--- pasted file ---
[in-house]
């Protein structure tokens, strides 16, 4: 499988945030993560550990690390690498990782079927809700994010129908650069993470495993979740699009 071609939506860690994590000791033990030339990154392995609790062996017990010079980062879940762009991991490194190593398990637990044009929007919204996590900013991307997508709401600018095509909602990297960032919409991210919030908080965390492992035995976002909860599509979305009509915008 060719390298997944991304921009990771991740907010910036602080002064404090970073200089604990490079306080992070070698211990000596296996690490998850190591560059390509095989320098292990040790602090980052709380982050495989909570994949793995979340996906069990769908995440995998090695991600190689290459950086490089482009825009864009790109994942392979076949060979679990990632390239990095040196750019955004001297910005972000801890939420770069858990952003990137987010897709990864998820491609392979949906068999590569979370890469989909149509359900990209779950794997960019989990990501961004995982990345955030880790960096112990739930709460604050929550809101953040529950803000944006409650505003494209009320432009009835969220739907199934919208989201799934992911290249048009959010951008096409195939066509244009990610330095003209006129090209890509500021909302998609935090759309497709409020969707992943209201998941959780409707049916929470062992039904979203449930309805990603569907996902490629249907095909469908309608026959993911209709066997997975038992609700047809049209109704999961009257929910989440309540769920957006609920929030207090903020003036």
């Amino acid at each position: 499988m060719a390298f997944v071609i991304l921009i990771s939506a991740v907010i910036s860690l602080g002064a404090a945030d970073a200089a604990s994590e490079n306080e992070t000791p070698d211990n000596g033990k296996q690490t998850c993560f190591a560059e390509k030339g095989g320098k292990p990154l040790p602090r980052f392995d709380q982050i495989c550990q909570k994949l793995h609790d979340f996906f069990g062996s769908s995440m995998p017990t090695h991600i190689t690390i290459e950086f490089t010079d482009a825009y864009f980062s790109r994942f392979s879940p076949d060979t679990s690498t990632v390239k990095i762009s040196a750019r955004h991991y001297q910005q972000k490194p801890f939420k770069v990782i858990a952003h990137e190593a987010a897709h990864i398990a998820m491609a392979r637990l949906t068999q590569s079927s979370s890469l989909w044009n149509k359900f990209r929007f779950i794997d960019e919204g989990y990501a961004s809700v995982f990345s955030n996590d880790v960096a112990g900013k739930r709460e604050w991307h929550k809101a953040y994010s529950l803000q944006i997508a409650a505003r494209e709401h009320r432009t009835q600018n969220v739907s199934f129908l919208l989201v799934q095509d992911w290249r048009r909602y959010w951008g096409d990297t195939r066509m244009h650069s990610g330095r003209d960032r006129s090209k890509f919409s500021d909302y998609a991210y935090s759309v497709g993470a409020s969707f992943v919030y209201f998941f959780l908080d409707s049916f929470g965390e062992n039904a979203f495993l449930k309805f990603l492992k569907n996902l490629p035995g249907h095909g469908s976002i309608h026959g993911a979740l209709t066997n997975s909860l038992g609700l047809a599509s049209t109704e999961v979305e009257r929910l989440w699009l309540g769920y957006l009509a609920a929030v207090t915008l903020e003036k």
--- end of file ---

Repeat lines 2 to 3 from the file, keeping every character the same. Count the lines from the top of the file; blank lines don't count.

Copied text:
């Protein structure tokens, strides 16, 4: 499988945030993560550990690390690498990782079927809700994010129908650069993470495993979740699009 071609939506860690994590000791033990030339990154392995609790062996017990010079980062879940762009991991490194190593398990637990044009929007919204996590900013991307997508709401600018095509909602990297960032919409991210919030908080965390492992035995976002909860599509979305009509915008 060719390298997944991304921009990771991740907010910036602080002064404090970073200089604990490079306080992070070698211990000596296996690490998850190591560059390509095989320098292990040790602090980052709380982050495989909570994949793995979340996906069990769908995440995998090695991600190689290459950086490089482009825009864009790109994942392979076949060979679990990632390239990095040196750019955004001297910005972000801890939420770069858990952003990137987010897709990864998820491609392979949906068999590569979370890469989909149509359900990209779950794997960019989990990501961004995982990345955030880790960096112990739930709460604050929550809101953040529950803000944006409650505003494209009320432009009835969220739907199934919208989201799934992911290249048009959010951008096409195939066509244009990610330095003209006129090209890509500021909302998609935090759309497709409020969707992943209201998941959780409707049916929470062992039904979203449930309805990603569907996902490629249907095909469908309608026959993911209709066997997975038992609700047809049209109704999961009257929910989440309540769920957006609920929030207090903020003036």
């Amino acid at each position: 499988m060719a390298f997944v071609i991304l921009i990771s939506a991740v907010i910036s860690l602080g002064a404090a945030d970073a200089a604990s994590e490079n306080e992070t000791p070698d211990n000596g033990k296996q690490t998850c993560f190591a560059e390509k030339g095989g320098k292990p990154l040790p602090r980052f392995d709380q982050i495989c550990q909570k994949l793995h609790d979340f996906f069990g062996s769908s995440m995998p017990t090695h991600i190689t690390i290459e950086f490089t010079d482009a825009y864009f980062s790109r994942f392979s879940p076949d060979t679990s690498t990632v390239k990095i762009s040196a750019r955004h991991y001297q910005q972000k490194p801890f939420k770069v990782i858990a952003h990137e190593a987010a897709h990864i398990a998820m491609a392979r637990l949906t068999q590569s079927s979370s890469l989909w044009n149509k359900f990209r929007f779950i794997d960019e919204g989990y990501a961004s809700v995982f990345s955030n996590d880790v960096a112990g900013k739930r709460e604050w991307h929550k809101a953040y994010s529950l803000q944006i997508a409650a505003r494209e709401h009320r432009t009835q600018n969220v739907s199934f129908l919208l989201v799934q095509d992911w290249r048009r909602y959010w951008g096409d990297t195939r066509m244009h650069s990610g330095r003209d960032r006129s090209k890509f919409s500021d909302y998609a991210y935090s759309v497709g993470a409020s969707f992943v919030y209201f998941f959780l908080d409707s049916f929470g965390e062992n039904a979203f495993l449930k309805f990603l492992k569907n996902l490629p035995g249907h095909g469908s976002i309608h026959g993911a979740l209709t066997n997975s909860l038992g609700l047809a599509s049209t109704e999961v979305e009257r929910l989440w699009l309540g769920y957006l009509a609920a929030v207090t915008l903020e003036k």